By W.B. King
Approximately 1,600 attendees descended on Times Square from September 12-14 to attend the highly anticipated FinovateFall 2022 at the New York Marriot Marquis, with many calling it a welcomed return to normalcy. Finopotamus was also on hand and caught up with folks who happily reflected on respective conference experiences.
“With every Finovate, we are striving to expand our ecosystem of partners that enables us to deliver a better member experience,” said Thomas Novak vice president and digital officer for the $5.6 billion Endicott, N.Y.-based Visions Federal Credit Union, which serves more than 257,000 members.
“We have found that fintech partners are the best way to achieve our vision of becoming a digital-first organization empowering people towards financial independence,” added Novak, who noted this was his fifth Finovate conference.
For Joe LoBello, CEO of the New York City-based LoBello Communications, Finovate is his favorite industry event of the year.
“As a boutique public relations (PR) firm focused on financial services, being able to see hundreds of amazing startups and new ideas in our own New York City backyard is a highlight for us,” LoBello told Finopotamus. “Several of the startups we met are ready to showcase their growth and momentum. We are engaging with several of them to see how we can help spread the word about their success. It’s incredible to see the positive impact fintech is making.”
Among fintechs LoBello highlighted was Bits of Stock, a New York City and Amsterdam-based company offering an all-in-one growth rewards app. The company’s Founder and CEO Arash Asady noted that the technology and brokerage solution allow businesses and organizations to offer customers rewards in fractional stock and crypto shares, among other transactions.
“Finovate is one of the most valuable fintech events of the year, and we attend annually. It allows us to engage with hundreds of participants about the value stock rewards can deliver to credit unions, financial institutions (FIs) and end consumers,” said Asady, who noted the company’s motto: Building an Ownership Economy.
“We recently announced our new Growth Rewards Platform that allows credit unions and other FIs to offer fractional shares as loyalty points,” he said. “Being able to discuss our new application programming interface (API) B2B offering with startups and established players in one place is a win-win for us.”
Whereas LoBello said neobanks and crypto startups were the “darlings” at industry conferences in recent years, this year conversations were centered on the “plug-and-play nature of today’s API-driven financial services” sector.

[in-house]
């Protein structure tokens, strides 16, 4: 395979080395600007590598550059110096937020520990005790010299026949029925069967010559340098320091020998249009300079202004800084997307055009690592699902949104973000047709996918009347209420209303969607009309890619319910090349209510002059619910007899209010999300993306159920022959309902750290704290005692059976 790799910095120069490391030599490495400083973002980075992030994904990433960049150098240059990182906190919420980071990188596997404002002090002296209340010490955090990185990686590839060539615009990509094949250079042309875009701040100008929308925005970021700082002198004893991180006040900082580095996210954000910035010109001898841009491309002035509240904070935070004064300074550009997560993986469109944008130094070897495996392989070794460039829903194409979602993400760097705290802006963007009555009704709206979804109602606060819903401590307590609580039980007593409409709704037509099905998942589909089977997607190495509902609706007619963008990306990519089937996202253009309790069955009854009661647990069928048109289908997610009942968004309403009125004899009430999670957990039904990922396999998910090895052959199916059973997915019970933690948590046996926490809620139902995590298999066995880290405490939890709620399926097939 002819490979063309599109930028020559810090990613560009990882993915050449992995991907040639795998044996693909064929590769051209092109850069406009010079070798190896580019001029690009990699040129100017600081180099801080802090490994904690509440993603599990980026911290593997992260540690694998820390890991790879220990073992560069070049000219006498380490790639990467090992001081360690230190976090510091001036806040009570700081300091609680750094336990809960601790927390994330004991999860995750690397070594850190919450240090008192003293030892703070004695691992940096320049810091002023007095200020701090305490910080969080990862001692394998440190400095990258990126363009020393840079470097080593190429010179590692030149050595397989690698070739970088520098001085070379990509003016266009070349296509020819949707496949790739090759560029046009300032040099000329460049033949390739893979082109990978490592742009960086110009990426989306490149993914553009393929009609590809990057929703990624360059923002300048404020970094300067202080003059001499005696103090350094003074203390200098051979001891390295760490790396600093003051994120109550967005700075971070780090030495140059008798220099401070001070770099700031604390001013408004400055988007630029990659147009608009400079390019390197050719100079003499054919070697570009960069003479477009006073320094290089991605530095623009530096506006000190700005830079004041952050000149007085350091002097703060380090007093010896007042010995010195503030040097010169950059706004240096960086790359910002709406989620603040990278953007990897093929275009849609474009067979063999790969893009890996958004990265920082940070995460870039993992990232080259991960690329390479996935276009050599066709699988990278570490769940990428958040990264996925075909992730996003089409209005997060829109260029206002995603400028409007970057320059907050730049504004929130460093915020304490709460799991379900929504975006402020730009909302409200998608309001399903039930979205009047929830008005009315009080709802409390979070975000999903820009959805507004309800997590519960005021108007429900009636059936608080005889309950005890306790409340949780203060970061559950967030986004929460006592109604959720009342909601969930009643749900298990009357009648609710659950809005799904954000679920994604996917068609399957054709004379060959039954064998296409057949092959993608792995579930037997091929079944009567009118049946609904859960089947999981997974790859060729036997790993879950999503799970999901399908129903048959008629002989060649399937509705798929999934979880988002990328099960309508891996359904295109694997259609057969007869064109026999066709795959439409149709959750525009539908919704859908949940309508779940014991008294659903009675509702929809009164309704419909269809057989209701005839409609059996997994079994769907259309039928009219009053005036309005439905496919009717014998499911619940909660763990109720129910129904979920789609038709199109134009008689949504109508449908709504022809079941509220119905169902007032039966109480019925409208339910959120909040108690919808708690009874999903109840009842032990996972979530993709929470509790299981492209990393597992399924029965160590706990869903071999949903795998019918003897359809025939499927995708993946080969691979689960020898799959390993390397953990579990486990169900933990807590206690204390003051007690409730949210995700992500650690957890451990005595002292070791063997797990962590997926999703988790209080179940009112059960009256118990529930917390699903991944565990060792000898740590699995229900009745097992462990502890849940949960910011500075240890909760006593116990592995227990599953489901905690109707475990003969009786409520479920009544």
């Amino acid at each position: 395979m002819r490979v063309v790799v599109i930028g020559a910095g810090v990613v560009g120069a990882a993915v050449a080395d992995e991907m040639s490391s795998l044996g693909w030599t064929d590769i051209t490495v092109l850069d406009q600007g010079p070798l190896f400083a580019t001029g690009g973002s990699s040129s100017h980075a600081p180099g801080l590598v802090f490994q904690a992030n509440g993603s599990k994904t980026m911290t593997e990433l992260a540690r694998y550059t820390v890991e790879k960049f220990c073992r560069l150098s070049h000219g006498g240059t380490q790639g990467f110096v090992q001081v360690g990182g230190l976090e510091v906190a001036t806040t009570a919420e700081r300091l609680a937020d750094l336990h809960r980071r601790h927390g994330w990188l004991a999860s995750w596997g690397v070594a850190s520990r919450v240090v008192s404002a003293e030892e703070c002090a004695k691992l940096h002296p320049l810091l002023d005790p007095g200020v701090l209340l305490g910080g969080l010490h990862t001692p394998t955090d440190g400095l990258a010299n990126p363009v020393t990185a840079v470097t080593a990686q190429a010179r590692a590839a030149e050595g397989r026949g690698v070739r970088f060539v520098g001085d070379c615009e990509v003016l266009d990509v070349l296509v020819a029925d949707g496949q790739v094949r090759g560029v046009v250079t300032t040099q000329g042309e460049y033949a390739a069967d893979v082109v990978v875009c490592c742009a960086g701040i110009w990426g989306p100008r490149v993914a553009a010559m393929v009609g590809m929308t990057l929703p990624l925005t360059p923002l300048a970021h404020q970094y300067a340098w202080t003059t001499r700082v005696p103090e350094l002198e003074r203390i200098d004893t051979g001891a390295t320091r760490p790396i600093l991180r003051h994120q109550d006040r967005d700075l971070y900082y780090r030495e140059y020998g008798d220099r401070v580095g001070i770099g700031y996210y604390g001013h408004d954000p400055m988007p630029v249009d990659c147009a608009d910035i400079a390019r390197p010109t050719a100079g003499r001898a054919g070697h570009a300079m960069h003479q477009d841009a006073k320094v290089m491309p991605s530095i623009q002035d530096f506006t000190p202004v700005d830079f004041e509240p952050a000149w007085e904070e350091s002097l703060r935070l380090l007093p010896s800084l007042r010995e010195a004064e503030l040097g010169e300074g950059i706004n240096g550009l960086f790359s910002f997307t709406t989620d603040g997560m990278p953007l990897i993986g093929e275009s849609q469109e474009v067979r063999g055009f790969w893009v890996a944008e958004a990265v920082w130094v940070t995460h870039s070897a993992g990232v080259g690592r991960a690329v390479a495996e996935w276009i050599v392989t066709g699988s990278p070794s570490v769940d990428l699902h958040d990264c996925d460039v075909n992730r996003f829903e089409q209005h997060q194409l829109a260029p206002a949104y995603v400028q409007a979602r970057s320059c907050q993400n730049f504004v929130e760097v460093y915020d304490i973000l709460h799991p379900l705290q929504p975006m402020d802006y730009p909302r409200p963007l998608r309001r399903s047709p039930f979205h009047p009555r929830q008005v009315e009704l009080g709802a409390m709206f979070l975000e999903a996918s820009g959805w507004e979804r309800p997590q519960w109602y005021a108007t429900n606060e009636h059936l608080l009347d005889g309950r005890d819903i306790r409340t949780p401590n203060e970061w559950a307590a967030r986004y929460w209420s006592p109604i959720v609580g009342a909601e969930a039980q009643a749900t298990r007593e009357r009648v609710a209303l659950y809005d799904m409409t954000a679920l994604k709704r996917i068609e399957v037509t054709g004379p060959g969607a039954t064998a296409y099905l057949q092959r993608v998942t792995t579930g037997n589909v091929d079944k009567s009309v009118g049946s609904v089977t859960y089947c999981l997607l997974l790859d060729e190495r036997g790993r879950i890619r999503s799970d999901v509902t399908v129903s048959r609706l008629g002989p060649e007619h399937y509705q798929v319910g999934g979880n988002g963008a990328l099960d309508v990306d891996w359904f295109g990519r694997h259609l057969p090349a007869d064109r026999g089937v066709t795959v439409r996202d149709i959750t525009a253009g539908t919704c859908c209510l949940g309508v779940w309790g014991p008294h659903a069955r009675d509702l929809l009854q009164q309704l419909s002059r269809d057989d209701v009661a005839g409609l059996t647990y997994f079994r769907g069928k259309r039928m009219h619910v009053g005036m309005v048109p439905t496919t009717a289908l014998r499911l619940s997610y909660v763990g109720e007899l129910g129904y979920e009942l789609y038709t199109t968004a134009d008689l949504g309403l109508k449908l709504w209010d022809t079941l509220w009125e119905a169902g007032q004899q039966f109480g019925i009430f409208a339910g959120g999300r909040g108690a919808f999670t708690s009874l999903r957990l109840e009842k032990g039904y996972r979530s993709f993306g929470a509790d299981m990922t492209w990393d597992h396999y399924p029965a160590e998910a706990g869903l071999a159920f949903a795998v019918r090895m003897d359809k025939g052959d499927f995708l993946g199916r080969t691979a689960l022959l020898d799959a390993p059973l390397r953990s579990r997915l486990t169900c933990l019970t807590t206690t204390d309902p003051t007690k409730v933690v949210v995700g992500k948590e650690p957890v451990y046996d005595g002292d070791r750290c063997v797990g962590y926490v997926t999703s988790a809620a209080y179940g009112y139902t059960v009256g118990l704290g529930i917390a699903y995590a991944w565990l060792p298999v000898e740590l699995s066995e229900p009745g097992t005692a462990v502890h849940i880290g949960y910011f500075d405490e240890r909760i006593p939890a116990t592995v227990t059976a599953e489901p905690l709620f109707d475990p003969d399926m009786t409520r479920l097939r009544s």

“Credit unions are facing competition from new entrants and established players. To fight back, several of the credit unions we spoke with want to change the perception of their brand to engage with younger members,” LoBello continued. “Finovate was the perfect place to collaborate on PR and marketing strategies to jumpstart those efforts.”
Fellow PR colleague Heather Sugg, executive vice president at the Atlanta-based William Mills Agency, has been attending the conference since 2010, and for good reasons.
“The event is a reunion of fintech leaders and friends, as well as a catalyst for the future of finance. It’s the latter that keeps me coming back,” Sugg told Finopotamus. “Finovate provides the opportunity to identify and support the people that will be the next big thing in our industry. I’ve seen some of the industry’s best grow out of this event and enjoy supporting the visions and dreams of our future.”
In her view, attendees travel far and wide to discuss pressing industry issues, check out the latest innovations and hopefully solve pain points.
“For instance, Glean AI supplements small business members with a bill monitoring service. And enabling members to control their data was big in this show with companies like MeasureOne,” she continued. “Credit unions have the dexterity and the member-focus to continue to differentiate with service and experience. It’s exciting to see their representation at Finovate and continued innovation for our industry.”
Tech Demos, a Conference Highlight
Josh Kincaid, chief marketing officer at ToroAlerts, was among 60 fintechs showcasing their latest and greatest tech advancements during the high-pressure, seven-minute demo sessions.